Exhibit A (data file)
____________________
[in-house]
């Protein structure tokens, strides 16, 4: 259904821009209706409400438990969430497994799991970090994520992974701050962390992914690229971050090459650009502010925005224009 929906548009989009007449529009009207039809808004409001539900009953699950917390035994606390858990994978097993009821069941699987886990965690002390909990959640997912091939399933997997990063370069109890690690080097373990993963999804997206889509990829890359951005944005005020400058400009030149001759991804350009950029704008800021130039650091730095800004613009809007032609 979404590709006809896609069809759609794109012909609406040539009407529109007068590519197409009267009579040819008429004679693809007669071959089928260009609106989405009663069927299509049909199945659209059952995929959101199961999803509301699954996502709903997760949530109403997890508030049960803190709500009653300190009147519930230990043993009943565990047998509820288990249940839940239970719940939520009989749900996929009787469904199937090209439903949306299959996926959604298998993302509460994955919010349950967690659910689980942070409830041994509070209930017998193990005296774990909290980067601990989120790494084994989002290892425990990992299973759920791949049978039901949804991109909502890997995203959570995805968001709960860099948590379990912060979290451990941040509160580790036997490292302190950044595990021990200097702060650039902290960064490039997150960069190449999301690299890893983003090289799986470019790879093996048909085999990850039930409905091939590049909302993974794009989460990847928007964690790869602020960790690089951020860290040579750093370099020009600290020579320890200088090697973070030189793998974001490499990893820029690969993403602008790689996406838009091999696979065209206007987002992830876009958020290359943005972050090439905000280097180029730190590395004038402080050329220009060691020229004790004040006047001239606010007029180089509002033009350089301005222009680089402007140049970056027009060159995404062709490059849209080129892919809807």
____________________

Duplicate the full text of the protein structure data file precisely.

[in-house]
């Protein structure tokens, strides 16, 4: 259904821009209706409400438990969430497994799991970090994520992974701050962390992914690229971050090459650009502010925005224009 929906548009989009007449529009009207039809808004409001539900009953699950917390035994606390858990994978097993009821069941699987886990965690002390909990959640997912091939399933997997990063370069109890690690080097373990993963999804997206889509990829890359951005944005005020400058400009030149001759991804350009950029704008800021130039650091730095800004613009809007032609 979404590709006809896609069809759609794109012909609406040539009407529109007068590519197409009267009579040819008429004679693809007669071959089928260009609106989405009663069927299509049909199945659209059952995929959101199961999803509301699954996502709903997760949530109403997890508030049960803190709500009653300190009147519930230990043993009943565990047998509820288990249940839940239970719940939520009989749900996929009787469904199937090209439903949306299959996926959604298998993302509460994955919010349950967690659910689980942070409830041994509070209930017998193990005296774990909290980067601990989120790494084994989002290892425990990992299973759920791949049978039901949804991109909502890997995203959570995805968001709960860099948590379990912060979290451990941040509160580790036997490292302190950044595990021990200097702060650039902290960064490039997150960069190449999301690299890893983003090289799986470019790879093996048909085999990850039930409905091939590049909302993974794009989460990847928007964690790869602020960790690089951020860290040579750093370099020009600290020579320890200088090697973070030189793998974001490499990893820029690969993403602008790689996406838009091999696979065209206007987002992830876009958020290359943005972050090439905000280097180029730190590395004038402080050329220009060691020229004790004040006047001239606010007029180089509002033009350089301005222009680089402007140049970056027009060159995404062709490059849209080129892919809807």